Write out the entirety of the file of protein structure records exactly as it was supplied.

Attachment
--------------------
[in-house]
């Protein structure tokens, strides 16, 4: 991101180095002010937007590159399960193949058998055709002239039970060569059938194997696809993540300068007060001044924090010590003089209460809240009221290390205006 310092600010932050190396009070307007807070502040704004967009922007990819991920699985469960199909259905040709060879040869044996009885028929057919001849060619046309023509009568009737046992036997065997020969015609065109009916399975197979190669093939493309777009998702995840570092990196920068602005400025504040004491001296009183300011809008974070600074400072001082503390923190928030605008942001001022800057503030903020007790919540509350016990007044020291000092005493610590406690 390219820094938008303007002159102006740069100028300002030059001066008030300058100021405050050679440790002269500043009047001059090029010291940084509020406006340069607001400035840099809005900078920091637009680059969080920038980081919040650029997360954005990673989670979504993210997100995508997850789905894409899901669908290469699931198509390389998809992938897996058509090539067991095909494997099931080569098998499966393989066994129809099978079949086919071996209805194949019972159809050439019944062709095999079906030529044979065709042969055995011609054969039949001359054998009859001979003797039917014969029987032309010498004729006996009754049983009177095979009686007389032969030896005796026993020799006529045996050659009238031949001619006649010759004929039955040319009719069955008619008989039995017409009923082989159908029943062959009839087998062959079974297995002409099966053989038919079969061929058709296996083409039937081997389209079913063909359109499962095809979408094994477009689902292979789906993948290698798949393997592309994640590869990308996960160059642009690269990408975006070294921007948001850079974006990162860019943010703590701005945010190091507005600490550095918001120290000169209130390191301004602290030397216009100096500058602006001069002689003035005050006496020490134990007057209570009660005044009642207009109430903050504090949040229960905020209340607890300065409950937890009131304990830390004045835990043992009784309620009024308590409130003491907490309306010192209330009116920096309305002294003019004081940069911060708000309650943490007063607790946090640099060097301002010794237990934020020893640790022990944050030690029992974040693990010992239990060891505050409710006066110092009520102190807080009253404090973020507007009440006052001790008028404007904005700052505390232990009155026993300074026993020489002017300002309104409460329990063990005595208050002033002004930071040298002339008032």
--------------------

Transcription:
[in-house]
């Protein structure tokens, strides 16, 4: 991101180095002010937007590159399960193949058998055709002239039970060569059938194997696809993540300068007060001044924090010590003089209460809240009221290390205006 310092600010932050190396009070307007807070502040704004967009922007990819991920699985469960199909259905040709060879040869044996009885028929057919001849060619046309023509009568009737046992036997065997020969015609065109009916399975197979190669093939493309777009998702995840570092990196920068602005400025504040004491001296009183300011809008974070600074400072001082503390923190928030605008942001001022800057503030903020007790919540509350016990007044020291000092005493610590406690 390219820094938008303007002159102006740069100028300002030059001066008030300058100021405050050679440790002269500043009047001059090029010291940084509020406006340069607001400035840099809005900078920091637009680059969080920038980081919040650029997360954005990673989670979504993210997100995508997850789905894409899901669908290469699931198509390389998809992938897996058509090539067991095909494997099931080569098998499966393989066994129809099978079949086919071996209805194949019972159809050439019944062709095999079906030529044979065709042969055995011609054969039949001359054998009859001979003797039917014969029987032309010498004729006996009754049983009177095979009686007389032969030896005796026993020799006529045996050659009238031949001619006649010759004929039955040319009719069955008619008989039995017409009923082989159908029943062959009839087998062959079974297995002409099966053989038919079969061929058709296996083409039937081997389209079913063909359109499962095809979408094994477009689902292979789906993948290698798949393997592309994640590869990308996960160059642009690269990408975006070294921007948001850079974006990162860019943010703590701005945010190091507005600490550095918001120290000169209130390191301004602290030397216009100096500058602006001069002689003035005050006496020490134990007057209570009660005044009642207009109430903050504090949040229960905020209340607890300065409950937890009131304990830390004045835990043992009784309620009024308590409130003491907490309306010192209330009116920096309305002294003019004081940069911060708000309650943490007063607790946090640099060097301002010794237990934020020893640790022990944050030690029992974040693990010992239990060891505050409710006066110092009520102190807080009253404090973020507007009440006052001790008028404007904005700052505390232990009155026993300074026993020489002017300002309104409460329990063990005595208050002033002004930071040298002339008032």